A heroic K9 named Bane earned credit for finding two lost children in the woods of Powhatan, Virginia, just before nightfall on March 23.
The Powhatan Sheriff’s office is currently facing budgetary challenges, like many departments around the country. Resources are limited, and officials are tasked with figuring out which programs to keep and which to reduce or eliminate altogether.
However, after the search, the Powhatan Sheriff’s Office commended the Bane and mentioned how indispensable the K-9 program was to their community.
K-9 Officer Bane posed proudly on top of a patrol car shortly after completing a successful rescue search for two 8-year-old children.
Of the many line-items in the budget that Powhatan officials oversee, it seems that the K-9 program is one they would not dare touch.
“Maintaining a K-9 program is expensive and very time consuming and that is why many agencies the size of the Powhatan Sheriff’s Office do not have one,” the organization explained.
“But incidents like last night’s two 8 year old children being lost in the woods are why the Sheriff keeps the program going strong.”
Earlier that evening, just as dusk began to fall over the town, two 8-year-old children who were playing in the woods were nowhere to be found.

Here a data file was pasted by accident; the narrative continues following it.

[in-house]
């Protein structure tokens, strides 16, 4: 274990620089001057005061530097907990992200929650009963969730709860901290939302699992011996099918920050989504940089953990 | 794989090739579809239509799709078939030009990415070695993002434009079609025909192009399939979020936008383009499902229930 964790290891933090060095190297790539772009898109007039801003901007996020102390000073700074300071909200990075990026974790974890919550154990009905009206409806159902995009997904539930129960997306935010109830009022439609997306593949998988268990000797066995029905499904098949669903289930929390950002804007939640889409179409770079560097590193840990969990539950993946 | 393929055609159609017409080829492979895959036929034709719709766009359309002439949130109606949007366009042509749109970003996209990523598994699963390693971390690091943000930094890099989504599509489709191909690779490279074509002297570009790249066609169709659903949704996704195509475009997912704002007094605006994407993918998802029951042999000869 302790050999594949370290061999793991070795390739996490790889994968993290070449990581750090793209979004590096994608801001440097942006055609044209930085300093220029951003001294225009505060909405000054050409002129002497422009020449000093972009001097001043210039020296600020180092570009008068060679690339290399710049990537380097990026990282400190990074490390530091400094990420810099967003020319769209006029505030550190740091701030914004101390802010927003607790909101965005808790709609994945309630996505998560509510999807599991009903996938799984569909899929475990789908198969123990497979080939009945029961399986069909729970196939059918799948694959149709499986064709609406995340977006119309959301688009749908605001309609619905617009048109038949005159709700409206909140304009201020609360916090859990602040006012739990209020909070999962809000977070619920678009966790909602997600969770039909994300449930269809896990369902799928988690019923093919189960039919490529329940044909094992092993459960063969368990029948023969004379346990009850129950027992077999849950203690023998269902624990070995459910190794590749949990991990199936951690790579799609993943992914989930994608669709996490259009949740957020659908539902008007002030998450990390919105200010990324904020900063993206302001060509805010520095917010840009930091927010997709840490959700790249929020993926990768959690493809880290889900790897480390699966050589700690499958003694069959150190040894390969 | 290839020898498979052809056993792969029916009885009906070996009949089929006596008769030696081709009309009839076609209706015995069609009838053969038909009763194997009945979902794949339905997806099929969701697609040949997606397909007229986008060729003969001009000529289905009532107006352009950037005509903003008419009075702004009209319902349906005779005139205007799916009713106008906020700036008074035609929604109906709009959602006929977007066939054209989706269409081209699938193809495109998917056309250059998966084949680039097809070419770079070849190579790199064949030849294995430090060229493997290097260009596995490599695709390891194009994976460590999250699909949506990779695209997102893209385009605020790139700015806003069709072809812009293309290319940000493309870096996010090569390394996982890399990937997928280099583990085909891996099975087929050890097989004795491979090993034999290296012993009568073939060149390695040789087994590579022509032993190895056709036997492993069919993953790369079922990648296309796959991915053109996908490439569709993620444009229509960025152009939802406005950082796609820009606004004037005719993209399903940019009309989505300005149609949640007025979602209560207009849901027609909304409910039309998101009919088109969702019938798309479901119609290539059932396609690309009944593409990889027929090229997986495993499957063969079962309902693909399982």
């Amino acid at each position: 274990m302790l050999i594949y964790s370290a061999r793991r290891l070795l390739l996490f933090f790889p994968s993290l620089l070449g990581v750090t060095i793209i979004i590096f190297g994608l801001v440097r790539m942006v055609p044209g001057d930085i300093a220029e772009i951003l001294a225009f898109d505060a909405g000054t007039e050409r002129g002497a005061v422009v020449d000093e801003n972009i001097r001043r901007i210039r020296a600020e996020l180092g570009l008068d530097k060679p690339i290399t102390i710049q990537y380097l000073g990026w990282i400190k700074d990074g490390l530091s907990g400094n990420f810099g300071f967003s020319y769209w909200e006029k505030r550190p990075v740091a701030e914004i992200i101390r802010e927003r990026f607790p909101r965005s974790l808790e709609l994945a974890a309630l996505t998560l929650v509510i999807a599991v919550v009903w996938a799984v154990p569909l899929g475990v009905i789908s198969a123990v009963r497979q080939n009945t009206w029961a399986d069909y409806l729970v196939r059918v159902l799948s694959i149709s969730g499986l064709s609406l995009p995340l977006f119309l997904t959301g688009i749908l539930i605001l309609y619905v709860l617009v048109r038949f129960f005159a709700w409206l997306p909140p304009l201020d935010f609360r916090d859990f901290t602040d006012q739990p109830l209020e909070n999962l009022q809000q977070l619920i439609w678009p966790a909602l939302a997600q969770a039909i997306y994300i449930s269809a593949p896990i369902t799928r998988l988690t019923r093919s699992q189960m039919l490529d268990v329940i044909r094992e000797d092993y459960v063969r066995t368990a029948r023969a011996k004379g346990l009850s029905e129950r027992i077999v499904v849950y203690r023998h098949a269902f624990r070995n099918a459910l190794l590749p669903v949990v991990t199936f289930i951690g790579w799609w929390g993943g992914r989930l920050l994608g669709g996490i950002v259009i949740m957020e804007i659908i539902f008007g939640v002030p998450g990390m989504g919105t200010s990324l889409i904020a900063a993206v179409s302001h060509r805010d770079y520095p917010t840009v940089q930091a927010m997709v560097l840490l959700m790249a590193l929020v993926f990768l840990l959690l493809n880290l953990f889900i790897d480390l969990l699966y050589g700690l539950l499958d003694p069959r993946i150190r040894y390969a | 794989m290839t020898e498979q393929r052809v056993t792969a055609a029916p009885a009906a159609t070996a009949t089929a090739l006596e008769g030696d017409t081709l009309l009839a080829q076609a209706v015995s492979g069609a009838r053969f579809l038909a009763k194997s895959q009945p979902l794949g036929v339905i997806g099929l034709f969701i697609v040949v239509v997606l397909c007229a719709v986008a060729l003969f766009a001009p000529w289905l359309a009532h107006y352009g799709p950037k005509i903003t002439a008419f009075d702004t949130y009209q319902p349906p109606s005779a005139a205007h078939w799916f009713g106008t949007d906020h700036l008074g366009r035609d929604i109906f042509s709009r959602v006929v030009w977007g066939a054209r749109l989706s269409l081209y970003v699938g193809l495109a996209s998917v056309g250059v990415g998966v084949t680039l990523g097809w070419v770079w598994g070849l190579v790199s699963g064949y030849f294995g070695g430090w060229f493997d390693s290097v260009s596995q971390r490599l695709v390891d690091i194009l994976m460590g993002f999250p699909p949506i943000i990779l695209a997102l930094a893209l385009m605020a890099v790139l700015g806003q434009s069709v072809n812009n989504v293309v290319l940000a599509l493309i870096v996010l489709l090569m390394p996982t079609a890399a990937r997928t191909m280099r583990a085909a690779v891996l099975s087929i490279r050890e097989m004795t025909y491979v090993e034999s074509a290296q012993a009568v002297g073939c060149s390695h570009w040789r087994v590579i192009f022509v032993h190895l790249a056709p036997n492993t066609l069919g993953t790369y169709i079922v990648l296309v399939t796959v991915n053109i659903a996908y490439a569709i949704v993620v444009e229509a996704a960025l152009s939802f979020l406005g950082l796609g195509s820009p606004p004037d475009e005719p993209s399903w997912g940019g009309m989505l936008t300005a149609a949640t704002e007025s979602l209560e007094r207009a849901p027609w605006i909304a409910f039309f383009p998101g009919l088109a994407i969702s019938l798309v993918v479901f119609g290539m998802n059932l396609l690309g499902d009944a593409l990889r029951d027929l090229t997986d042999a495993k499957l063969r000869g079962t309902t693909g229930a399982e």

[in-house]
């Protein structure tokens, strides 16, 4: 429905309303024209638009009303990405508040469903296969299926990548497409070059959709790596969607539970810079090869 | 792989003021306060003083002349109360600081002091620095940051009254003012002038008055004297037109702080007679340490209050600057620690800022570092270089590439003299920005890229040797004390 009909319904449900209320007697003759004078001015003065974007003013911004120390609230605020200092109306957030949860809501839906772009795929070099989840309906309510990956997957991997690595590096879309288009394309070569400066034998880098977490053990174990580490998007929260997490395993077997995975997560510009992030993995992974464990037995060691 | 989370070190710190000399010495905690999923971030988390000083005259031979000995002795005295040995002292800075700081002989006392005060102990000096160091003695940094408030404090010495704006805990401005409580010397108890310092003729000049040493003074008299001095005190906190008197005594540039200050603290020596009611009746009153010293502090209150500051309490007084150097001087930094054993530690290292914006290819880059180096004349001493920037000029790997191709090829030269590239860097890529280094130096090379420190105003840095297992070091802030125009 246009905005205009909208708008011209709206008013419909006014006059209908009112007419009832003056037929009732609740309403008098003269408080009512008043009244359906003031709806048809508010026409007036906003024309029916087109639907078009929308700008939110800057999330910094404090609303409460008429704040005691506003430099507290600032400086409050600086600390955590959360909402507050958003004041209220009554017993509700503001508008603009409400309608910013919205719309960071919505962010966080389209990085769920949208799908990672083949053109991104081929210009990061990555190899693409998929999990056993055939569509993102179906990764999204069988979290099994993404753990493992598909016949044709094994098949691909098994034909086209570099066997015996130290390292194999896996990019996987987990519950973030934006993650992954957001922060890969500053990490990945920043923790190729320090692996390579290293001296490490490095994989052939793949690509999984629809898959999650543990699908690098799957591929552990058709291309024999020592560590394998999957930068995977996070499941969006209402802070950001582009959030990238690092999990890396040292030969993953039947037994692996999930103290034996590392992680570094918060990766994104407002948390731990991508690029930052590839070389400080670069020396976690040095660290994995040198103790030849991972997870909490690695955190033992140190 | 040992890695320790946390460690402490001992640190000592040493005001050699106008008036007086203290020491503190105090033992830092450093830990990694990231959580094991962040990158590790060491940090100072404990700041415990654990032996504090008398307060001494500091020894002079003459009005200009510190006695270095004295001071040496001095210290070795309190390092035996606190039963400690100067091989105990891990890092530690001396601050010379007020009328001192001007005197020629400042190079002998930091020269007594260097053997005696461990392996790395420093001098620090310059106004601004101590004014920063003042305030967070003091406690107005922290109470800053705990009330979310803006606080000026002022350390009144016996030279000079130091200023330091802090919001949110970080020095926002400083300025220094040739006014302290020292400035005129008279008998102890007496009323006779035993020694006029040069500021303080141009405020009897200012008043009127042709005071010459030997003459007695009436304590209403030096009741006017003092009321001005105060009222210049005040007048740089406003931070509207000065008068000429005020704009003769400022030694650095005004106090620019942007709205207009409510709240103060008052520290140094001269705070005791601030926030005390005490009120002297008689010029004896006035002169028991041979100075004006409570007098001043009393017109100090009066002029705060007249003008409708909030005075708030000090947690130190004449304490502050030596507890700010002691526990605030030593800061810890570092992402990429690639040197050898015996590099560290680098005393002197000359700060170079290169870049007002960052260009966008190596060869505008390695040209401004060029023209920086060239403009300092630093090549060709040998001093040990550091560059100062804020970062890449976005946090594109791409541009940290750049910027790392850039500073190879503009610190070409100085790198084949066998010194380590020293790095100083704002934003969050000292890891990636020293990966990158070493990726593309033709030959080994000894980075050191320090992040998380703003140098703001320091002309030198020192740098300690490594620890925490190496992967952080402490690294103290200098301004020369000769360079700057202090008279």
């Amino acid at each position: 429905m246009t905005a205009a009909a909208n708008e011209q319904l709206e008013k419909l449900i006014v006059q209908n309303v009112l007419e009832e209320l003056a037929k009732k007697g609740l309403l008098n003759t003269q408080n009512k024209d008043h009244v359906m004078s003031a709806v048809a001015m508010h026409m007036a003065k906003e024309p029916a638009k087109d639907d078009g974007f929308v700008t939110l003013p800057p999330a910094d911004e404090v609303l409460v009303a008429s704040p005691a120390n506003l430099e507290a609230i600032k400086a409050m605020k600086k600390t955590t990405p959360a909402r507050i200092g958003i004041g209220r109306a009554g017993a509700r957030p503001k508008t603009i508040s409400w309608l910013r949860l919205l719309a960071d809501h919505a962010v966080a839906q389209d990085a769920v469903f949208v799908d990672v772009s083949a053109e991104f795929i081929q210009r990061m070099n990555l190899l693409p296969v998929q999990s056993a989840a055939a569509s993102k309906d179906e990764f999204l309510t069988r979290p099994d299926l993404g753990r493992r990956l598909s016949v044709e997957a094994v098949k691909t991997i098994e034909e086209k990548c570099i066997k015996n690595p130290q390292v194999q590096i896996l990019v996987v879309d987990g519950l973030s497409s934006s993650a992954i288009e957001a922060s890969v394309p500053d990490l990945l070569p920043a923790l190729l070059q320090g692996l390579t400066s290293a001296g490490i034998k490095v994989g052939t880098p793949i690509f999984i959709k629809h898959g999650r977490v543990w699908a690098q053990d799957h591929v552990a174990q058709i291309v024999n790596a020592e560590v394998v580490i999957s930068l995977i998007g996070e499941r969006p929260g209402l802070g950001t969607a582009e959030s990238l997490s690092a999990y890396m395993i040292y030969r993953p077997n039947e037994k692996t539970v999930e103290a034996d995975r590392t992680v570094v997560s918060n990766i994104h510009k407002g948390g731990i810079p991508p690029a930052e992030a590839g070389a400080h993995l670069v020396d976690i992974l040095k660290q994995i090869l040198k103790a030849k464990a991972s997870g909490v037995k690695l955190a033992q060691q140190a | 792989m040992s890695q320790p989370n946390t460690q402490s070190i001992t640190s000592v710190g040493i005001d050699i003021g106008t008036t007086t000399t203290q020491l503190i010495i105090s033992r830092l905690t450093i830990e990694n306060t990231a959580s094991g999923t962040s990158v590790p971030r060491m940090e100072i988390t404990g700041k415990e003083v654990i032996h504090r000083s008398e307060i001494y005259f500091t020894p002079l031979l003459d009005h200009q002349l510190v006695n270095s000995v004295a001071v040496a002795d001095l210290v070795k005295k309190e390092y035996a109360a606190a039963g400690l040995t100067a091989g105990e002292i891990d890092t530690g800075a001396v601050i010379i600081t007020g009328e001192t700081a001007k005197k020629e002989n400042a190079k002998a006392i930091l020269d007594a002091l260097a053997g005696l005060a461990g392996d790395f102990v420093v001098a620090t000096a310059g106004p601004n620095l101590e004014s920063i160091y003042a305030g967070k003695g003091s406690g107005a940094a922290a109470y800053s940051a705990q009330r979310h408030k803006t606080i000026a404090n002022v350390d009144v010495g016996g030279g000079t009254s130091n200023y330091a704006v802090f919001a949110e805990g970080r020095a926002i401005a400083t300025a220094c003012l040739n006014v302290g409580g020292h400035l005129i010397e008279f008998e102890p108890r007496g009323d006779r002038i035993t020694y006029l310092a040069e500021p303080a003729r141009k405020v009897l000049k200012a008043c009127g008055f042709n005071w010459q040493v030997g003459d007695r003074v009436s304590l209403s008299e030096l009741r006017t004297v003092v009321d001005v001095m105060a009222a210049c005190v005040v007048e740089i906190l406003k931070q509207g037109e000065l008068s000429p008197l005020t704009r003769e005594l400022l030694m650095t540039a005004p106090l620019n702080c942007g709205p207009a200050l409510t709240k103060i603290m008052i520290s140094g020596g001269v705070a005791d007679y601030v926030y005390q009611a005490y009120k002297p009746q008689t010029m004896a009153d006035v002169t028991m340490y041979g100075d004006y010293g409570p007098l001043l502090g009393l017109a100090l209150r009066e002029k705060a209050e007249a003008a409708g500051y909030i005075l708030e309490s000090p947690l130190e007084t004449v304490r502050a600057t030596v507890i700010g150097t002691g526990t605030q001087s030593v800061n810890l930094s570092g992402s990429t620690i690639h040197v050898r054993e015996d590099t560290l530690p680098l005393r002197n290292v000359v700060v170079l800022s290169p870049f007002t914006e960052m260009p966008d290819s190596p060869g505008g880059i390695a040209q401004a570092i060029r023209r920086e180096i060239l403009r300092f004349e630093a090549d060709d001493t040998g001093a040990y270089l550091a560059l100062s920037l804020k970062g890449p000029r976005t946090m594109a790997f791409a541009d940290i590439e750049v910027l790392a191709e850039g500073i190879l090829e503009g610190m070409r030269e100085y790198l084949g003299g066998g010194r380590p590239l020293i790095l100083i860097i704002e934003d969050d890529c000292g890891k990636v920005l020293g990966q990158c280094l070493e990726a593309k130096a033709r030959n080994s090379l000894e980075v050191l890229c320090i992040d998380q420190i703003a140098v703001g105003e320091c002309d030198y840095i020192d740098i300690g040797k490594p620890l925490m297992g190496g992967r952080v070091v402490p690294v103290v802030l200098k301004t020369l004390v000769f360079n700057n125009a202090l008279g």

Parents and neighbors came together to search for the missing children, but after 45 minutes, they soon realized they were no match for the approaching nightfall.
That’s when the sheriff’s office got the call and sent out K-9 Officer Bane along with deputies to locate the missing children.
Deputy Quinn Pasi, Bane’s handler, searched the deeper into the darkening woods with his partner to see if all of Bane’s training had paid off.
It wasn’t long before Pasi got his answer.
“Within 15 minutes of K-9 Bane entering the woods he was able to track and locate the children,” the sheriff’s office reported.
Chole Reese, 8, told WRIC-TV that she and her friend were playing in the woods when they accidentally went too far and got lost. Chole was grateful that K-9 Officer Bane was there to save the day.
“Finding a lost child is satisfying in and of itself, but professionally it kind of reassures the training and the time that we put into the program that it’s actually working,” said Pasi.
“So that’s where I get a lot of the satisfaction from beyond the happiness of finding lost children.”
I think there’s a furry officer out there who’s earned a nice juicy steak and a belly rub!